Ronda Hauben on 22 Aug 2000 15:34:34 -0000

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[Nettime-bold] Re: <nettime> L.A. Times column, 8/14/00 -- Tech Policy(part2of2)

(Part 2 of 2 part response)

Gary Chapman <> writes:

>Ronda seems to think, because of my column, that I'm against basic 
>research, or basic scientific research. Nothing could be further from 
>the truth.

>The issue that we've been fighting in the U.S. is that we (many 
>progressive activists who work on science policy) believe that basic 
>scientific research should be INCREASED, but -- the all-important but 
>-- supplemented with and guided by "national goals" that are 
>democratically derived. Republicans don't believe in national goals 
>for science policy. They don't want any intermediate or "bridge" 
>programs between basic research and the private sector. This is an 
>old, Vannevar Bush-era model of science policy that other nations 
>abandoned long ago.

I don't see the Republican and Democratic science policies as different
in essence. Nor do I see that the Republicans want to support the 
Vannevar Bush-era model of science policy.

The Vannevar Bush-era model of science policy is in fact what
has given us the Internet and interactive computing. Unfortunately,
no one that I know of in the US government, including those in
DARPA, are supporting such a policy at present.

The Vannevar Bush-era model of science policy is what made it 
possible for Vannevar Bush to work at a high level inside the US
government during WWII to support the technological 
and scientific advances needed in fighting WWII.  

After the war Vannevar Bush did a study with the help of many
other scientists in the National Academy of Science (which is 
an organization created by the US government for scientific advice 
to the US government but which is a private entity). 

The report of the study was called "Science: The Endless Frontier"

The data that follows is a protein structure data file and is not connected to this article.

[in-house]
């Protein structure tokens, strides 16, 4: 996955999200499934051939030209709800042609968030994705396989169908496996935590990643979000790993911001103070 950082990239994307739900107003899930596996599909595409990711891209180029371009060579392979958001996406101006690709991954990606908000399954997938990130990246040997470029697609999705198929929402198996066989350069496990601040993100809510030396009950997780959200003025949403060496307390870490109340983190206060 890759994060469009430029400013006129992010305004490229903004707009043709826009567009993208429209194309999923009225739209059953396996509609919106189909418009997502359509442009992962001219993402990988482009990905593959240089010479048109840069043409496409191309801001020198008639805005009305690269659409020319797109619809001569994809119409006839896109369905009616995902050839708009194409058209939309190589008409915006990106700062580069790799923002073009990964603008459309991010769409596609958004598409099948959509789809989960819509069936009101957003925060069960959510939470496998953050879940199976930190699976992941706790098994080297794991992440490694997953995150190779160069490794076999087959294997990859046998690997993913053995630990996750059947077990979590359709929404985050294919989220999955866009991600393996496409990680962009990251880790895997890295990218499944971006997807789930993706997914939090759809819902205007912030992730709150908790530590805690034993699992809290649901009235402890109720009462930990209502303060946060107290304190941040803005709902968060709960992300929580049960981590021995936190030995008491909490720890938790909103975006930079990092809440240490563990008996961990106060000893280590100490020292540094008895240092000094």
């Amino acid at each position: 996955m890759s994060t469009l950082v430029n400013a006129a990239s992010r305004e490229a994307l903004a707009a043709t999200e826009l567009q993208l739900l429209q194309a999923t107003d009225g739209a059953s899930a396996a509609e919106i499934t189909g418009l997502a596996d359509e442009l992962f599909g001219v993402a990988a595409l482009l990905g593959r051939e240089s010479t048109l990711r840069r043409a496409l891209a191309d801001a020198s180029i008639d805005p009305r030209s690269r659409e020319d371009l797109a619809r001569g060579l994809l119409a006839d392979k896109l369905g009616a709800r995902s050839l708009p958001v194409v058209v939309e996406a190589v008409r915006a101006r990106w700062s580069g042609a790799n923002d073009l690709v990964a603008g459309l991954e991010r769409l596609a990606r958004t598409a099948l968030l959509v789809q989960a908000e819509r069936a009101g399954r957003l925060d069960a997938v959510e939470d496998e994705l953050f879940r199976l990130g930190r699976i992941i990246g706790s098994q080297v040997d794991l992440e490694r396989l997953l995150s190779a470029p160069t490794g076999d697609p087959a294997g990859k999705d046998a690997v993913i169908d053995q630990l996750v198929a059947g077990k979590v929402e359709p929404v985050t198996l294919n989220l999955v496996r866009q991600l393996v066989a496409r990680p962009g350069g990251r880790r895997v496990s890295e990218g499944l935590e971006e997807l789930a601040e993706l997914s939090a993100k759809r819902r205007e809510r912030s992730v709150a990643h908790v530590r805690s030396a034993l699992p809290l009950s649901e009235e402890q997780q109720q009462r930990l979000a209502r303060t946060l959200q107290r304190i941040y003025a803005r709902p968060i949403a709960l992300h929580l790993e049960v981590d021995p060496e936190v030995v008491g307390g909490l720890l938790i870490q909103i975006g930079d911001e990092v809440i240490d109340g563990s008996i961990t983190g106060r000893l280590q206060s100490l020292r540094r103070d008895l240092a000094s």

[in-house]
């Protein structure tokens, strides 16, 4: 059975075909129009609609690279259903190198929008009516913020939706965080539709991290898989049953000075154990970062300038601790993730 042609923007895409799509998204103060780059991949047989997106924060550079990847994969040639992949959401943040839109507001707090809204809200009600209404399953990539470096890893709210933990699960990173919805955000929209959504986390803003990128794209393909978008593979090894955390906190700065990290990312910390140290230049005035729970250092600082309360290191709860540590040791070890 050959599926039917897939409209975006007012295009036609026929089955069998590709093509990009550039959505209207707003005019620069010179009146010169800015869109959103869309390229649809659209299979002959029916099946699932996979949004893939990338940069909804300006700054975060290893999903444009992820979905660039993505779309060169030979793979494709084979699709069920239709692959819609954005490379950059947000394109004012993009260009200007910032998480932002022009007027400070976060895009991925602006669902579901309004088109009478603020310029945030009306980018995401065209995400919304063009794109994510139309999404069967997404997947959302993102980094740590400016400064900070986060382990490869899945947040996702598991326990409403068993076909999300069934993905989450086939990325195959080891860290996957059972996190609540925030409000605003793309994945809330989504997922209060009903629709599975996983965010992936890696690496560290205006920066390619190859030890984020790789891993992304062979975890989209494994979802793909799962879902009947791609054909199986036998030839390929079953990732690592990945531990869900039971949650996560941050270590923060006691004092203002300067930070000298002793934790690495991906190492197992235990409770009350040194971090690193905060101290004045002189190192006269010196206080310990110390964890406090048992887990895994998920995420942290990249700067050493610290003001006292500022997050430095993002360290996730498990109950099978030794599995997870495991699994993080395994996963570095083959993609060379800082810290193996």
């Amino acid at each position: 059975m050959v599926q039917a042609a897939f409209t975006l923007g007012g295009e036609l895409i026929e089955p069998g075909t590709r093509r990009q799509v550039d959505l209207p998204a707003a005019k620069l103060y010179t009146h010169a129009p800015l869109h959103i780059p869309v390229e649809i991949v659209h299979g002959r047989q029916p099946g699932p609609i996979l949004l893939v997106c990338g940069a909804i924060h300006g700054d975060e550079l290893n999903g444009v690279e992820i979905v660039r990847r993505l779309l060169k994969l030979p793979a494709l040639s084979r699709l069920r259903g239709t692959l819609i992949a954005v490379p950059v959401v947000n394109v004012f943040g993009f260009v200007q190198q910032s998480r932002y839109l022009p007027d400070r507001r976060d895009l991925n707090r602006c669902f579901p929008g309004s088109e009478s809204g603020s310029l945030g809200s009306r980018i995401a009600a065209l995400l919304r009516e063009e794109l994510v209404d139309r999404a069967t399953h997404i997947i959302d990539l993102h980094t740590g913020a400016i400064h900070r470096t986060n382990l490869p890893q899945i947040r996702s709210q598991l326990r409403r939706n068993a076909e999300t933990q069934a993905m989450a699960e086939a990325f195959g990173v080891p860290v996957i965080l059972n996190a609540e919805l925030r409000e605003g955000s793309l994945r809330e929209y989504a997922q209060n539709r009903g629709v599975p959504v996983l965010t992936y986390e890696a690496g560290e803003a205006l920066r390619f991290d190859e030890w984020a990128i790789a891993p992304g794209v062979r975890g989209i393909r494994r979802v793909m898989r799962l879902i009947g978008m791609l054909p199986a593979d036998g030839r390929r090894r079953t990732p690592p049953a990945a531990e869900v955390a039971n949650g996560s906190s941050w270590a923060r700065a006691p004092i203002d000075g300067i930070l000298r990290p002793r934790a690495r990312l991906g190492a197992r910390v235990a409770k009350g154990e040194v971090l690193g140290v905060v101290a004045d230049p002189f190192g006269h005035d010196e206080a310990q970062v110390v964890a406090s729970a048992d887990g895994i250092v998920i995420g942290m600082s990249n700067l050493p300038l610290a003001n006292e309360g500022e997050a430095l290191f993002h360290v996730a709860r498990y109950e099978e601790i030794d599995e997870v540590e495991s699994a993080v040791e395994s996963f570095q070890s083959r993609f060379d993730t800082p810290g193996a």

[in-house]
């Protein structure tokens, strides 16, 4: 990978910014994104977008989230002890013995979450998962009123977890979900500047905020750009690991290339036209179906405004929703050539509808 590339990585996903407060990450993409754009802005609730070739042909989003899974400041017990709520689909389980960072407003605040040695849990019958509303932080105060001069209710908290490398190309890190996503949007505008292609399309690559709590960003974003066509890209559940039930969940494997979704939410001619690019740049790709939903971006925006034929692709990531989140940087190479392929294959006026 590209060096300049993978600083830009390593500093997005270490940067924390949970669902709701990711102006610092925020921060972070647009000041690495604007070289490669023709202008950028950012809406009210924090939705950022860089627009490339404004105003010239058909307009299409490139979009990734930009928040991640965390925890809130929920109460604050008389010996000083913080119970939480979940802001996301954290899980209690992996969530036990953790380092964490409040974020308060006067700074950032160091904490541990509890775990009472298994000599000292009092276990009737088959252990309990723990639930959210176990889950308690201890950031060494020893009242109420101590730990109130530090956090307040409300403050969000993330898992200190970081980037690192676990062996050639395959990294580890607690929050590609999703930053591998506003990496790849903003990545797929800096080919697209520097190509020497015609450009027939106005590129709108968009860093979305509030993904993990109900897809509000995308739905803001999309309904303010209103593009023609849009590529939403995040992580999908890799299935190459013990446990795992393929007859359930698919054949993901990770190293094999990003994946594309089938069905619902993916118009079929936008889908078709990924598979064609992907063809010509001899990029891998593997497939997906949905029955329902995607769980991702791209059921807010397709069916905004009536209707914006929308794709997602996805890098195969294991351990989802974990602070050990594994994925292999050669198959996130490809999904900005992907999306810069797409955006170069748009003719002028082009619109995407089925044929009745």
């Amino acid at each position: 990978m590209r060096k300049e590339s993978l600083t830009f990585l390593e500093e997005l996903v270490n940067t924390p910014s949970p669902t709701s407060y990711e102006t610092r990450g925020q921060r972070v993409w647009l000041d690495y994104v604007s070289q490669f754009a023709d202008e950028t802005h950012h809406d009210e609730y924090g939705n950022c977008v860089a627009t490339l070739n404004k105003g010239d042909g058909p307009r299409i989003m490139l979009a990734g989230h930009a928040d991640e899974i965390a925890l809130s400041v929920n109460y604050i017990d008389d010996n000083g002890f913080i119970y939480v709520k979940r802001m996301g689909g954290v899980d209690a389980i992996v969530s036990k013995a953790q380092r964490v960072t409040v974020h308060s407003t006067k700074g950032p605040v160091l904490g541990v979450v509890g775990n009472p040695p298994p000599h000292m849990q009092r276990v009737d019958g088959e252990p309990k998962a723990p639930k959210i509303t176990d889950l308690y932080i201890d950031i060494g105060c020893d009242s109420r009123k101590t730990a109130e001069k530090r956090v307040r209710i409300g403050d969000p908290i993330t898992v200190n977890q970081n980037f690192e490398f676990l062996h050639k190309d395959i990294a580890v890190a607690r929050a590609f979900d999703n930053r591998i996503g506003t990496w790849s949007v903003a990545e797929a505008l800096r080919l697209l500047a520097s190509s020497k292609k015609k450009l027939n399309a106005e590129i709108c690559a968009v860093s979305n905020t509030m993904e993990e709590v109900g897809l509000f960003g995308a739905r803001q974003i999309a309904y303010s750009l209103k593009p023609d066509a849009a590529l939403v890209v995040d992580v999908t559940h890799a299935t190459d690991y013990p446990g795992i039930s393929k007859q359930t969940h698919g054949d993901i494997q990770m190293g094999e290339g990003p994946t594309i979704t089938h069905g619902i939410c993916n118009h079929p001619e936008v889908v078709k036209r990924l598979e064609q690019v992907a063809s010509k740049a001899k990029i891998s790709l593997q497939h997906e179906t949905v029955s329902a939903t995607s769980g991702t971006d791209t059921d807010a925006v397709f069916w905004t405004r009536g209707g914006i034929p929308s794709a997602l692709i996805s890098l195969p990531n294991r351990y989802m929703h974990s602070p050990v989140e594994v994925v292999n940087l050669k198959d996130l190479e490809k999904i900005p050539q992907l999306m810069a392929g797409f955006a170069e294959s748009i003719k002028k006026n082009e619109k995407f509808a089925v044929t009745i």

and it documented the need for government support for basic research
in science and technology. It proposed the need to provide this support
to researchers in the university community as  that was where
Bush and other scientists felt that there would be the most open
and welcoming environment for the needed scientific work.

I have a paper describing Bush's work and the kind of scientific
research he proposed. It is online at

I welcome discussion on the paper by you Gary, and by others 
on this mailing list.

This is part I of a longer paper (I have by now done the first
5 parts). Part II and III show how the Vannevar Bush-era
form of basic research is what people in the Department of 
Defense like those in AFOSR (The Air Force Office of Scientific
Research) struggled to provide support for.

And Licklider knew of what was happening in AFOSR as he was
on the scientific advisory board for the Air Force and knew 
the other researchers in the DoD (US Dept of Defense) research 

My research has documented that there was struggle inside the 
research organizations in the DoD during the 1950's against
product oriented pressures on research and for support for
basic research in areas like communications. Such efforts
provided support for Licklider's scientific research before 
he came to ARPA, and then was the kind of support he gave 
researchers when he came in to ARPA in 1962.

So it seems that any effort to characterize the US Republican
Party science policy as a Vannevar Bush-era program would
need a lot of explanation as I see no sign of the Republican
Party in the US supporting basic research the way Vannevar
Bush outlined in "Science the Endless Frontier" nor the way
the report was actually implemented by people who fought
within the US Department of Defense to maintain support
for scientists doing such research in the 1950s or 1960s.

>Ronda's ideal of the "old Internet," the one fostered by ARPA, was 
>actually NOT the kind of basic research Republicans favor, but a real 
>technology development program of the kind that progressive science 
>policy activists support.

I wonder why Gary Chapman says this? What study is this based on?

Licklider's program at ARPA in 1962 is described in the paper
he did before he went to ARPA titled "Human-Computer Symbiosis".

Licklider had in mind the creation of human-computer symbiosis,
of interactive computing, of human-to-human computer faciliated 
communication. Licklider had done scientific work with the